ROCKWALL, Texas — Cheerleaders cheer to boost spirit.
Seventeen-year-old cheerleader Brooke Walker is remarkable because nothing breaks hers.
In March, the Rockwall Heath High School cheerleader felt pain in her ankle. Her parents took her to see several doctors.
“Being an athlete, you get pulled muscles, twisted ankles all the time,” Brooke told WFAA.
“So I just thought it would go away.”
One night though, Brooke’s pain got so bad her parents rushed her to urgent care. The team there said Brooke needed to go to the emergency room.
That’s where doctors told the high school junior she had an arterial blood clot.
“We asked [the doctors], ‘We don’t have to worry about losing toes or anything, right?’ And they were like, ‘Oh no!’ Fast forward it got a little bit worse," she said.
Surgeons tried to save Brooke’s foot three times.
"[Then] the doctor that was on call there said, 'I don’t think it’s savable…'" Brooke’s father, Anthony Walker, told WFAA.
Surgeons removed her leg from a few inches below the knee in a fourth surgery.
“My mom was on one side, my dad was on the other,” Brooke said about waking up after the operation.
“They were holding my hand, and I was like, 'okay I'm ready to see it.' And it was really tough at first. Seeing what my leg would look like for the rest of my life,” Brooke cried.
Brooke stayed in the hospital for a month. Her parents never left her alone.
“Things would hit her and she would really break down,” Brooke’s mom, Kerri Walker, said. “And sometimes all you could do was hold her and let her…let the emotion out.”
During that time, Brooke said her spirit strengthened. She prayed with her doctors and nurses, wrote Bible verses on her bandages and listened to worship songs on her way in and out of surgeries.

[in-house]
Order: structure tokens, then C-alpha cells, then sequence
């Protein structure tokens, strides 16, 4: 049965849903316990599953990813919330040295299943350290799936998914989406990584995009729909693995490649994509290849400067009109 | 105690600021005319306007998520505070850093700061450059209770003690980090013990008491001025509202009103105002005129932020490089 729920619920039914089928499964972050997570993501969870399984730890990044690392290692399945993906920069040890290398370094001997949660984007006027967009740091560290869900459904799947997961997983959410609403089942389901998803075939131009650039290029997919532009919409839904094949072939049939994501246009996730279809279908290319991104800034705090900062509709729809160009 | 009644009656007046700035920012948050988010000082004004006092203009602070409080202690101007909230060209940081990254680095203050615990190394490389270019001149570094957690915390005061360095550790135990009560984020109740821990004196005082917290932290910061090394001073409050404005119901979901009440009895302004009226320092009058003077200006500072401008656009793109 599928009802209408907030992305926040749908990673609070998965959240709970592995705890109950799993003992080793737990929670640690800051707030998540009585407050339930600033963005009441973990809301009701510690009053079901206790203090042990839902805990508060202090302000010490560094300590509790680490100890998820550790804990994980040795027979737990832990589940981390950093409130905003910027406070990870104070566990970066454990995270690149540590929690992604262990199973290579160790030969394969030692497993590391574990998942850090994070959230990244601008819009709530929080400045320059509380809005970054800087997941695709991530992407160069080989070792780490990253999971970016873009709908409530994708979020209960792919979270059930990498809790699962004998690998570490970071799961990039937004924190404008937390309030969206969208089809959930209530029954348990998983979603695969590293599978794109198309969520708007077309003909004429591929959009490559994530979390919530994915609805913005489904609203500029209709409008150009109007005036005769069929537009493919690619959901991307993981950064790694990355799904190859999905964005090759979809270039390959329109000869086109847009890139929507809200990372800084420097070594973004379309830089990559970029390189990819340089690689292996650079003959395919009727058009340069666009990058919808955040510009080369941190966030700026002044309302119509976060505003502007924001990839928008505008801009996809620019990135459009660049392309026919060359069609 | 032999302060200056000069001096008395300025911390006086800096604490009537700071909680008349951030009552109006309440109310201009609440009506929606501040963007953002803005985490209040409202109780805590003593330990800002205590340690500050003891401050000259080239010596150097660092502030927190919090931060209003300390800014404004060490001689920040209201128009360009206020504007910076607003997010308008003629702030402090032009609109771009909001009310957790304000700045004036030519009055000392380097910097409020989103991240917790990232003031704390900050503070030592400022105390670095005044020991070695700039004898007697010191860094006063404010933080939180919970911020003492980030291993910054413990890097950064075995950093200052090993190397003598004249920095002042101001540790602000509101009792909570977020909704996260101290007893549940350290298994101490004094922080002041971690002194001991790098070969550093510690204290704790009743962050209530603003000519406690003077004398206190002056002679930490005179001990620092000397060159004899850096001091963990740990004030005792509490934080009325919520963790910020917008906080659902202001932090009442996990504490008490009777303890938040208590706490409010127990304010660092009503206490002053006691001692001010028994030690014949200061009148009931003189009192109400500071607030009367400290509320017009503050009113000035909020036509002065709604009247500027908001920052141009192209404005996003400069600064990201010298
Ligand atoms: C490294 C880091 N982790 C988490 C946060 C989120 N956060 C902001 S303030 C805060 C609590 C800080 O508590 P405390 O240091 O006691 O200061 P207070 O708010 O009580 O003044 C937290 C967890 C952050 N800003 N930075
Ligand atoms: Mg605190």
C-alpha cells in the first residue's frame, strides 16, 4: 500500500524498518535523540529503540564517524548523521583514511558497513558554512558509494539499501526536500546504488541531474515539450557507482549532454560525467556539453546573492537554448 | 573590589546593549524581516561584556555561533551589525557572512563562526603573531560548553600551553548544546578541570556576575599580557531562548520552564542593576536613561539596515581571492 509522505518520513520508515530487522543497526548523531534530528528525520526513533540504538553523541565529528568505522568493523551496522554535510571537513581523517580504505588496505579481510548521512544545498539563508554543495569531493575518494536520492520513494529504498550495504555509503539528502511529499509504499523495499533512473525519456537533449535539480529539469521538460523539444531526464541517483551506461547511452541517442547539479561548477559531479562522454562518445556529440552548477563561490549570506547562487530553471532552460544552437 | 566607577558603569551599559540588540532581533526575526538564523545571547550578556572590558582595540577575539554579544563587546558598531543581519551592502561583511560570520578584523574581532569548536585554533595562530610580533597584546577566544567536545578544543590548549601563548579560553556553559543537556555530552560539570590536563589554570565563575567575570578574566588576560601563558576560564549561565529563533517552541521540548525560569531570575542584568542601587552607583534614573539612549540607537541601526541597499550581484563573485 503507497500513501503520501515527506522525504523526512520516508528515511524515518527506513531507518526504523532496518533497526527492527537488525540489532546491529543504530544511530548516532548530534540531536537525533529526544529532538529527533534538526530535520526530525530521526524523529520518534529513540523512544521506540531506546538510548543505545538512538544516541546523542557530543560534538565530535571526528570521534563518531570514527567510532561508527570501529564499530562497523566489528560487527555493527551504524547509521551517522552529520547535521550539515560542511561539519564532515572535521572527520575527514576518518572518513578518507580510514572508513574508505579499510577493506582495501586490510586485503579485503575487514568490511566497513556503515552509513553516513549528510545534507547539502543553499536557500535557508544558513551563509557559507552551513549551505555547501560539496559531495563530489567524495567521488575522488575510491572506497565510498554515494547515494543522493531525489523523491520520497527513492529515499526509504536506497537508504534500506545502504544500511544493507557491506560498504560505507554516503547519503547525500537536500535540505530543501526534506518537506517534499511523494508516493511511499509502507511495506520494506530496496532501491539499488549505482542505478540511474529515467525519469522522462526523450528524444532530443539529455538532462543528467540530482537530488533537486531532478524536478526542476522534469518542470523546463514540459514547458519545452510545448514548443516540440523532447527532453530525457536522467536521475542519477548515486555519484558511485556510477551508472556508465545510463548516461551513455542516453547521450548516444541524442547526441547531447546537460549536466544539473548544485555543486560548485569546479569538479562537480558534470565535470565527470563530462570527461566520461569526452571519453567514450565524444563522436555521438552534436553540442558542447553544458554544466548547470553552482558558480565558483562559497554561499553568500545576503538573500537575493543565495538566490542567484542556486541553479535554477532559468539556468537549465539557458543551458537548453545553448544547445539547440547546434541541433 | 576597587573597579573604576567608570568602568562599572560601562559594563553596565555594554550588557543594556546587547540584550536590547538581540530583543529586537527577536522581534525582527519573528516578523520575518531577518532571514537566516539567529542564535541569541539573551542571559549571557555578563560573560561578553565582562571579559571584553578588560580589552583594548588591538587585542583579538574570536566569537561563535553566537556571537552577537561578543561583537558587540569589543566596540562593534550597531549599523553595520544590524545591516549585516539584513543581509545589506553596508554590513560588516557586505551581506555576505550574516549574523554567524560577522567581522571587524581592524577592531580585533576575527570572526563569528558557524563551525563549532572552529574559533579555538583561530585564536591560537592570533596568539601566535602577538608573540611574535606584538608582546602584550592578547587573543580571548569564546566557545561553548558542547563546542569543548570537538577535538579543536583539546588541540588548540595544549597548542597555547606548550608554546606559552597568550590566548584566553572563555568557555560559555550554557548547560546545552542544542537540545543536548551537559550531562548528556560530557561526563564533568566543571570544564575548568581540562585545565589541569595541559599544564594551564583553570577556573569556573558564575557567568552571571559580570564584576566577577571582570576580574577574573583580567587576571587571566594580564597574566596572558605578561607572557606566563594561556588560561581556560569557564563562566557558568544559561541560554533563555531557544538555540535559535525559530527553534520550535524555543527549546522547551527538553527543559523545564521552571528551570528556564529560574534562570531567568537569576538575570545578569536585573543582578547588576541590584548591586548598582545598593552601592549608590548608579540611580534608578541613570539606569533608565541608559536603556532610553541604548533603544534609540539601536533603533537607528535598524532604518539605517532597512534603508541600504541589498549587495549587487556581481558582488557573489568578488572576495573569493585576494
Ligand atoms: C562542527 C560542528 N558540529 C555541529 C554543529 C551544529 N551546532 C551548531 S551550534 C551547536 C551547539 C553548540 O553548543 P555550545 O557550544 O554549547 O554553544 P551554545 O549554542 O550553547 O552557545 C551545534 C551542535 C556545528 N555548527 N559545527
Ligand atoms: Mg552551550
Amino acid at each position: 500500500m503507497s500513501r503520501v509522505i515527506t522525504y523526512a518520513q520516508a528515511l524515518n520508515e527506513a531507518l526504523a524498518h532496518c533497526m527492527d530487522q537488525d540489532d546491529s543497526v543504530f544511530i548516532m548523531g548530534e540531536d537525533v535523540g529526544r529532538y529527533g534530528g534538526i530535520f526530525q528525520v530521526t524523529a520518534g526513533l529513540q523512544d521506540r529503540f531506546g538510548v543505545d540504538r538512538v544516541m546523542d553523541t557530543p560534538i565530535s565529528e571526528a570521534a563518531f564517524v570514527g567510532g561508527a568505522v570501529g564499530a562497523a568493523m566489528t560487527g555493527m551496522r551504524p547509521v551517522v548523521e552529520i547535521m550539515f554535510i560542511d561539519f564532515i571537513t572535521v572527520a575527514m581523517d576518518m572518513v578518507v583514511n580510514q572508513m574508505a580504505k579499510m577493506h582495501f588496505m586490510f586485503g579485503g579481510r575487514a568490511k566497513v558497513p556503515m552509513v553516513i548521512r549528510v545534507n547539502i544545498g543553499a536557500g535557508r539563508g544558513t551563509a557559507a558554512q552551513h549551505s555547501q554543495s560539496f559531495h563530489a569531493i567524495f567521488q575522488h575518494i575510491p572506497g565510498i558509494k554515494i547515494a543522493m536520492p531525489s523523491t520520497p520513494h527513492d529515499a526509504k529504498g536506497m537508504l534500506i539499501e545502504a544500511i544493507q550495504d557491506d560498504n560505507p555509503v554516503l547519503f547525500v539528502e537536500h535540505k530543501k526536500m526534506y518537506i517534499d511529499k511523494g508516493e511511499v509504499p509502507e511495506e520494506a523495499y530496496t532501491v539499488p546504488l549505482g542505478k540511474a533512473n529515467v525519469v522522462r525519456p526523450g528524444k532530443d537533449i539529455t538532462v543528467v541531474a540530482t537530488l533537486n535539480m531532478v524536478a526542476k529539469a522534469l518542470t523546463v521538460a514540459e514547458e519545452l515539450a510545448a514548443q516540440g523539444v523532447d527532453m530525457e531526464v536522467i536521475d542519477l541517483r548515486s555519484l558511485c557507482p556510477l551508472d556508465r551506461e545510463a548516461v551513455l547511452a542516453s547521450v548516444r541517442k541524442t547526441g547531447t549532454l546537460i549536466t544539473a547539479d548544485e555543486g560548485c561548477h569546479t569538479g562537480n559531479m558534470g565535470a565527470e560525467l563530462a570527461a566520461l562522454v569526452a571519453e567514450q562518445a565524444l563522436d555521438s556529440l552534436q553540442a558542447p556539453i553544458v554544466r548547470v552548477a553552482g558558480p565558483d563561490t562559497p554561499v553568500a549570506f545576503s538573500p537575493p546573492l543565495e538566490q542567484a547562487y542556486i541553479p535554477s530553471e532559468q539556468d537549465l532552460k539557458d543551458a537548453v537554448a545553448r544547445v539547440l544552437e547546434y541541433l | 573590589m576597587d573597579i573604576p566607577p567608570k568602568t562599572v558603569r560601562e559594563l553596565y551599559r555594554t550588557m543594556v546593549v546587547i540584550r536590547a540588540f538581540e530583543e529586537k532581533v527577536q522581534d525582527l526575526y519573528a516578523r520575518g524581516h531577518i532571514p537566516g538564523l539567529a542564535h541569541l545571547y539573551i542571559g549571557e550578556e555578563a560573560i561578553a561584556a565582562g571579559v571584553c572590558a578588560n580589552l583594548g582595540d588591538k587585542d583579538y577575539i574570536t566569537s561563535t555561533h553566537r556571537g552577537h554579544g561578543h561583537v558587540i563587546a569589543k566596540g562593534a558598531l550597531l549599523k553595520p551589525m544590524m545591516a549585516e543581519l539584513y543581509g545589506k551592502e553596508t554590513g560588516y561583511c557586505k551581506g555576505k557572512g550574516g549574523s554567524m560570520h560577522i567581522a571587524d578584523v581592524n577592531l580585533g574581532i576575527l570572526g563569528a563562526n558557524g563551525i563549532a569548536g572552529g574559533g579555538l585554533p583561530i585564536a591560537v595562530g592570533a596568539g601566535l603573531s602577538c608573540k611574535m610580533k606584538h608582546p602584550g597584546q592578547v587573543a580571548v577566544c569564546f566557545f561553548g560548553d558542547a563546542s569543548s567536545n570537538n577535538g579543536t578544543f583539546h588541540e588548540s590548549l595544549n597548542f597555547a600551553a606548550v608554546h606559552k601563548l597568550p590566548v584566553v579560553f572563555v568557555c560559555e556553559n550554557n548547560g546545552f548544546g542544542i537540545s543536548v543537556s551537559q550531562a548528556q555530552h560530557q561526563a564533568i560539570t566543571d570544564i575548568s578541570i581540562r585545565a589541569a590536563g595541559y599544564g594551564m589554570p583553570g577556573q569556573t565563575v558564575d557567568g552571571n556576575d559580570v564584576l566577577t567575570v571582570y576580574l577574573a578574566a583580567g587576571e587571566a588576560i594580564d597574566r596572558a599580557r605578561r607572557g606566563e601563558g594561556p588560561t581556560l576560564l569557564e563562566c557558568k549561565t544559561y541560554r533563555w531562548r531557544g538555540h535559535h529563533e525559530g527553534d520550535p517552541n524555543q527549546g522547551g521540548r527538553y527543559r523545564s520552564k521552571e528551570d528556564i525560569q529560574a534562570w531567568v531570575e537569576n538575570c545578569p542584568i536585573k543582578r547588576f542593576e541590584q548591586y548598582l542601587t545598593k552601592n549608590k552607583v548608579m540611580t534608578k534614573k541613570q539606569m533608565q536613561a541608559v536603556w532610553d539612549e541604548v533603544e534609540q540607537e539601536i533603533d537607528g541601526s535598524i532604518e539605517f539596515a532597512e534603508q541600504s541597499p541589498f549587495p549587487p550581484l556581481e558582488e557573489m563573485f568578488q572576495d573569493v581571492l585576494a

“I just prayed that God’s plan would be fulfilled in my life because that’s the only way I could justify it for good,” she said. “Is that I don’t know what’s happening and He does, and He has a plan for me.”
Part of that plan, Brooke believes, is to share what’s happened to her publicly. She wants to show people bad things don’t have to ruin a good life.
“I told my mom in the hospital, if just one person gets saved from my story, then that was really worth the foot. You know?” Brooke said.
Brooke's father told WFAA his daughter’s positivity and strength in spirit has amazed him.
“You just hope if something like this happened to you that you’d respond the same way,” Anthony Walker said. “I hope I would. But I don’t know if I would. To watch her do it is inspiring.”
Brooke believes part of God’s plan is also for her to get back on the mat.
“I was worried when this happened that I wouldn’t have the skills to cheer in college,” she said.
“But that’s not going to stop me from trying out.”
Brooke’s already learned to do a few cheer moves from her wheelchair, but needs a prosthetic to really practice.
She’s fundraising for one now, and her teammates can’t wait to have her back.
“I am so excited!” Her teammate, Anna Cepak, gushed to WFAA. “So excited. So excited.”
“If anyone can do it it’s Brooke,” another teammate, Grace Stilley, said.
“You can either go through something like this and be a disabled person for the rest of your life,” Brooke told WFAA.
“Or you can go through something like this and be just a normal person with a prosthetic. And that's the choice I made.”